Take Climate Action For D.C.’s Bald Eagles
Earlier this year, Washington, D.C.’s beloved bald eagle couple, Mr. President and First Lady, gave birth to a pair of new hatchlings. Bald eagles have demonstrated a tremendous success in rebounding from near extinction due to an outpouring of public concern and support and the passage of the landmark Endangered Species Act. In 1973, they were listed as an endangered species, largely due to the widespread use of the toxic pesticide, DDT. The bald eagle has grown from a population of under 500 nesting pairs in 1973 to almost 10,000 pairs in 2018.
After all they have been through, climate change now poses a whole new threat to our country’s national bird. Bald eagles are highly attuned to their environment—changes in air temperature, wind velocity, and precipitation greatly affect bald eagles’ behavior and nesting patterns. The Audobon Society estimates that a changing climate will lead to a significant decline in eagle habitat, down 74% by 2080.
Fortunately for bald eagles, Washington, D.C. is taking action to address climate change. The D.C. Council has introduced the CleanEnergy D.C. Act, a bill that would establish landmark climate policy.
Please urge D.C. Council members to support and vote in favor of this landmark climate bill.Take Action
Most notable in the CleanEnergy D.C. Act is a commitment to expanding the District’s Renewable Portfolio Standard, the regulatory mandate to increase production of energy from renewable sources, to 100% renewable electricity by 2032. Other key elements of the bill include:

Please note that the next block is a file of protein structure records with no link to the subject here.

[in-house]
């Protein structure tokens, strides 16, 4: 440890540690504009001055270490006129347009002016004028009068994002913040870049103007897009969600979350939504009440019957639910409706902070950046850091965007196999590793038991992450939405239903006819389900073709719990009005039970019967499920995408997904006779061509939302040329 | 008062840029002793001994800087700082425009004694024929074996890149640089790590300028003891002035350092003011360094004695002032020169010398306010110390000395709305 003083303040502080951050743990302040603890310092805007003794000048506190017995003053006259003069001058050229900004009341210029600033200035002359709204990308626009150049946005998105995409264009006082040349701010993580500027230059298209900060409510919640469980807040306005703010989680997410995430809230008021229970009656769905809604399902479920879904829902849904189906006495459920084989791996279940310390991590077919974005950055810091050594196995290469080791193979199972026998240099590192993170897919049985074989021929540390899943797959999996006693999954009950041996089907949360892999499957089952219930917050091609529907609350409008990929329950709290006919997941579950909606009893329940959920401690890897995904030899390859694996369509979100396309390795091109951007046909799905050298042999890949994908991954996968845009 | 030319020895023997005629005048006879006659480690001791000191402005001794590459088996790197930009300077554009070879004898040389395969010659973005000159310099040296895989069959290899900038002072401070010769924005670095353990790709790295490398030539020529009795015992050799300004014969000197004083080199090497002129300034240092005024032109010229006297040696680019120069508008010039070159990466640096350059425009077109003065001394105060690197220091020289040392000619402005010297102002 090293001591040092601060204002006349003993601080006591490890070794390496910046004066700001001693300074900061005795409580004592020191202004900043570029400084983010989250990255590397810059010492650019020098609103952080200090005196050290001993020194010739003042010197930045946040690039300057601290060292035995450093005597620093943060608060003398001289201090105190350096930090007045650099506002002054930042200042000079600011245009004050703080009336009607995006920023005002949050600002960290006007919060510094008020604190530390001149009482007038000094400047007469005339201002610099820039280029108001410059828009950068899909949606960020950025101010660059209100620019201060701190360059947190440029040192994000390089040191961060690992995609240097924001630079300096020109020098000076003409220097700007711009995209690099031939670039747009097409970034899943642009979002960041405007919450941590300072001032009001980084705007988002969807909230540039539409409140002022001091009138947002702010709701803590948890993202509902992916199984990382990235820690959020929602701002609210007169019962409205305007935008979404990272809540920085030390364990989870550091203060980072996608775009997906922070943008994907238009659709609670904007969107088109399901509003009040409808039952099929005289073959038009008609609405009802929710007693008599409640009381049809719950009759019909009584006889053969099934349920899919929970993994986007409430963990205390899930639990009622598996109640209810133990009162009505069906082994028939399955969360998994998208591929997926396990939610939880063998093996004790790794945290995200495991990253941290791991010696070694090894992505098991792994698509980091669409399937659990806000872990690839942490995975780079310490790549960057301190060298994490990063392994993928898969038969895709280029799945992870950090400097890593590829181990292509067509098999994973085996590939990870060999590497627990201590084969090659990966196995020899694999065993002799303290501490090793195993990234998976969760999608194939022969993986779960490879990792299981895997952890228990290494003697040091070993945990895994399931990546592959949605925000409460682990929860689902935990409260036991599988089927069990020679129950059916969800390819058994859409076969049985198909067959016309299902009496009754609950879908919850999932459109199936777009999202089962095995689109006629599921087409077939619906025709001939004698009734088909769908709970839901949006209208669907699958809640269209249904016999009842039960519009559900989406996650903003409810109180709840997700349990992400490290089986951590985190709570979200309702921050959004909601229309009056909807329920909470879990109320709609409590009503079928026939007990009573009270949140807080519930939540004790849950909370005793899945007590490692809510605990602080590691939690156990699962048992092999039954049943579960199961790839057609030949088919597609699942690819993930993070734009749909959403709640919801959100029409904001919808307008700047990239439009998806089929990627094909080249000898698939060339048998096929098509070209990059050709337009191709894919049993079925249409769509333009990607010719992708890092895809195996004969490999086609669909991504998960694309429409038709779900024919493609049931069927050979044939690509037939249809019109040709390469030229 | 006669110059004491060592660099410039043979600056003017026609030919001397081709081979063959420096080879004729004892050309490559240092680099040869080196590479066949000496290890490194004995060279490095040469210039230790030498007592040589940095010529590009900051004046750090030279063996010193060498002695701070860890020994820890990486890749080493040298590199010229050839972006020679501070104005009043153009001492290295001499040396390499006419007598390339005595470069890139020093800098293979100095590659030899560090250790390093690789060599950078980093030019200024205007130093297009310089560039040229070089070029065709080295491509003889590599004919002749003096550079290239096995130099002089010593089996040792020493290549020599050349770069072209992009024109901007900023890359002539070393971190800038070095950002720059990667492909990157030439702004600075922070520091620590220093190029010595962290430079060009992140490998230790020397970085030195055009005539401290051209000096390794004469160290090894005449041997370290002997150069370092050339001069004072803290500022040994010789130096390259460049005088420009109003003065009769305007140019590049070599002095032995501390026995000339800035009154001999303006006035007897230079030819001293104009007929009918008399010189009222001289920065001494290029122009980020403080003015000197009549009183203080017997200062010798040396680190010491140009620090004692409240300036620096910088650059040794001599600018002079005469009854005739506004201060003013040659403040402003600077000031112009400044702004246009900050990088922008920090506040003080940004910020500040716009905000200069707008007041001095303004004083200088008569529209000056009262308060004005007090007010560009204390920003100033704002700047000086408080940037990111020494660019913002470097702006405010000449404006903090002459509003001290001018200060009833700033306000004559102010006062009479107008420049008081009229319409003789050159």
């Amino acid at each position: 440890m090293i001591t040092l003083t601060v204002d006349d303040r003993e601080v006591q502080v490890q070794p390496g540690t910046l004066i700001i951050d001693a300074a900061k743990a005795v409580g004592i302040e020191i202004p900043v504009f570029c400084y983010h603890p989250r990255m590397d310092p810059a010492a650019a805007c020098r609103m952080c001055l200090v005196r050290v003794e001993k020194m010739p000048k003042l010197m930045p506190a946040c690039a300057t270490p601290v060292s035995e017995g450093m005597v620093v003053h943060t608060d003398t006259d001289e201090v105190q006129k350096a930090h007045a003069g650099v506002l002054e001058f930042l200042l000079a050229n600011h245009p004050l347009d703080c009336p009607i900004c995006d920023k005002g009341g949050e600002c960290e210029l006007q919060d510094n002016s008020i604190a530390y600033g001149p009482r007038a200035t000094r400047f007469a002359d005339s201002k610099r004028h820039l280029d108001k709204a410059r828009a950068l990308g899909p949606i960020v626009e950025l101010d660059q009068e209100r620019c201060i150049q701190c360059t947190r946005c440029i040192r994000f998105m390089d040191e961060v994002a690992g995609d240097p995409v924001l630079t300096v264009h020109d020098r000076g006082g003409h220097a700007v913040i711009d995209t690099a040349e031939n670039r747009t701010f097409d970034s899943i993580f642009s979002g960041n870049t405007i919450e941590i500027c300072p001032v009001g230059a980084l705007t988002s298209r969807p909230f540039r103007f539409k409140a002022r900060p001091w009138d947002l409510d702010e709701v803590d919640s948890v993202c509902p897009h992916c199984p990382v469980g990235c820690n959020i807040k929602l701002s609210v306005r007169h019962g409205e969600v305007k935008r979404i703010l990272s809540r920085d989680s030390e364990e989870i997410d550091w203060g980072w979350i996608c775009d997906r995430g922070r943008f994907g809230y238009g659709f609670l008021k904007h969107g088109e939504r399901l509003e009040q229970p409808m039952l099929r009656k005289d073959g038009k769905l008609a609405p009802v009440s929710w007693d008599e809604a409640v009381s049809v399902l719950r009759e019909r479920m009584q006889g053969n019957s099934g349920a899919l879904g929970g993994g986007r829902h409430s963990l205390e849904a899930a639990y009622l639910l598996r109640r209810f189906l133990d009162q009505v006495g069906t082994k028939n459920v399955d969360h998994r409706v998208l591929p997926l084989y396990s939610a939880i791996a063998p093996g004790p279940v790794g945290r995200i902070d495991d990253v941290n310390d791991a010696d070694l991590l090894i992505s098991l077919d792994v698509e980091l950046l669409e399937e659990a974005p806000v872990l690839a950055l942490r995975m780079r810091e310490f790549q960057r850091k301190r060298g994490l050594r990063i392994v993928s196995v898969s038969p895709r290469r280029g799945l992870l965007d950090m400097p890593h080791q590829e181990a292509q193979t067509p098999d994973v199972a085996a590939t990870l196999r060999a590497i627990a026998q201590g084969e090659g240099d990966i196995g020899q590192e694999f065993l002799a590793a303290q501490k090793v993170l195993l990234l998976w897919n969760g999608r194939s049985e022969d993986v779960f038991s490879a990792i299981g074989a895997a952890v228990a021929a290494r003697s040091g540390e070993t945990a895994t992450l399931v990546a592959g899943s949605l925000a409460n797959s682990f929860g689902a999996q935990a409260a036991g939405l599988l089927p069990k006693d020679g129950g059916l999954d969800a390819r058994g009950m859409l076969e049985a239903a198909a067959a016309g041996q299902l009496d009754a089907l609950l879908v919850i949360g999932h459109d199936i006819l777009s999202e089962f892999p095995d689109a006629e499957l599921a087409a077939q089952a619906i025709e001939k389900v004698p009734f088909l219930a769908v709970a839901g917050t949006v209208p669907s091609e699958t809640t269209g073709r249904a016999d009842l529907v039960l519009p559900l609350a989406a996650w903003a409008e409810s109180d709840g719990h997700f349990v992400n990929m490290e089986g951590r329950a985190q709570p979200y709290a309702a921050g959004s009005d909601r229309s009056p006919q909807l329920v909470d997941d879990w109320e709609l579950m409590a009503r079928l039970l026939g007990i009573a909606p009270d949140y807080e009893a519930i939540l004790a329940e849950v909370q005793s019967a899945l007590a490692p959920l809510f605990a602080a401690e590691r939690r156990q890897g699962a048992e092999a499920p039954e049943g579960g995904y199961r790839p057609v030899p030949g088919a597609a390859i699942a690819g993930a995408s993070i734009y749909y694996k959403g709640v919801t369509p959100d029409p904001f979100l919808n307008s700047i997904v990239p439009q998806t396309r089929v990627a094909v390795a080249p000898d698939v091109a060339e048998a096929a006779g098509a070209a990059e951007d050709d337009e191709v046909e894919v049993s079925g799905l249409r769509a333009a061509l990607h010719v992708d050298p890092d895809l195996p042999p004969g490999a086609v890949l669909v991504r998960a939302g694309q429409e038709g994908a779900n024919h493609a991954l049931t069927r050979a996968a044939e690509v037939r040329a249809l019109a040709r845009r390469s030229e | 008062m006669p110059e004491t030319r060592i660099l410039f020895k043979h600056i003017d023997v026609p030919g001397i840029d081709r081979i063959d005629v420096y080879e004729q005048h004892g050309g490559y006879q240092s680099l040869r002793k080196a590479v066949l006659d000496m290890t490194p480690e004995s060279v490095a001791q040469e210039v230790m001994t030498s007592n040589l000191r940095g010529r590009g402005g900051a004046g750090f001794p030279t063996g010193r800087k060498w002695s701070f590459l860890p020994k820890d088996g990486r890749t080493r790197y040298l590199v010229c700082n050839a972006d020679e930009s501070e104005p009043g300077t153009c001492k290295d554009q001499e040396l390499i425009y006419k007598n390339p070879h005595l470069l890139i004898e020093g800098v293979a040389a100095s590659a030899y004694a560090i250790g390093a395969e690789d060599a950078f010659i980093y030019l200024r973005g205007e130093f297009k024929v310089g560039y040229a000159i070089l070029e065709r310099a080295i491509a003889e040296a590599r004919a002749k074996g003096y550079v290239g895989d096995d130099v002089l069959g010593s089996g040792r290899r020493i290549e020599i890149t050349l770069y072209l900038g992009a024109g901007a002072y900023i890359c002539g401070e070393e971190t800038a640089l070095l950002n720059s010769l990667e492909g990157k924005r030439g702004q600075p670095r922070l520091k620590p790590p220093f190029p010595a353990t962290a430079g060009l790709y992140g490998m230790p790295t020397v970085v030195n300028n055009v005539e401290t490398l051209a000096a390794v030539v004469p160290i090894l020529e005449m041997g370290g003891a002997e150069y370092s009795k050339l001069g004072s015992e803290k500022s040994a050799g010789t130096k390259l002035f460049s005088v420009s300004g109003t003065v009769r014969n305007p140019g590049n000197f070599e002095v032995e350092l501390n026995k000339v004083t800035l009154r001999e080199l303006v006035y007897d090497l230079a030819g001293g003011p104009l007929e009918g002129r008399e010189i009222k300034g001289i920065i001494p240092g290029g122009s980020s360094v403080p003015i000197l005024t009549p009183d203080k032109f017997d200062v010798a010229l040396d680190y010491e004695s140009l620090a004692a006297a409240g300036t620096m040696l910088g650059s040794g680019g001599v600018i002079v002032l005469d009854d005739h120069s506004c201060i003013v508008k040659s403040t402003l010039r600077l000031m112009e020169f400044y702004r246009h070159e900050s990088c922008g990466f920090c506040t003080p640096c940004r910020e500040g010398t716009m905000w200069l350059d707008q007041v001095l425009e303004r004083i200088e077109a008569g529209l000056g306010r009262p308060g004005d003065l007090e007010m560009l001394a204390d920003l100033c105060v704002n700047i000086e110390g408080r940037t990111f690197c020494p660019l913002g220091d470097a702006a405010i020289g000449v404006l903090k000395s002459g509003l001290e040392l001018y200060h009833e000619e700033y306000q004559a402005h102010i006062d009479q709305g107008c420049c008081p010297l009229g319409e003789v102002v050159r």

- Building efficiency: Will set higher energy efficiency standards for the District’s buildings with the most emissions.
- Green finance: Sets aside funds for the Sustainable Energy Trust Fund and the Green Bank to finance renewable energy, energy efficiency, and conservation projects. This will help District residents, particularly low-income residents, save energy and save money at the same time.
- Electric Vehicles: Restructures the vehicle excise tax to be lower for fuel-efficient cars and higher for gas guzzlers.
D.C. must take action on climate change to help Mr. President, First Lady, and their hatchings, along with many other species of wildlife. The D.C. Council’s leadership on the CleanEnergy D.C. Act will not only reduce our own carbon pollution, but can inspire and build momentum for action across the country.
However, without strong public support, the Act might be blocked or watered down. Join us in calling for D.C. Council members to support and vote in favor of this meaningful climate bill.Take Action
Attend the Public Hearing
You can show up for wildlife, too! Join other wildlife champions at the D.C. Council hearing on October 9th, 11:00am at John A. Wilson Building (more details here). RSVP today!RSVP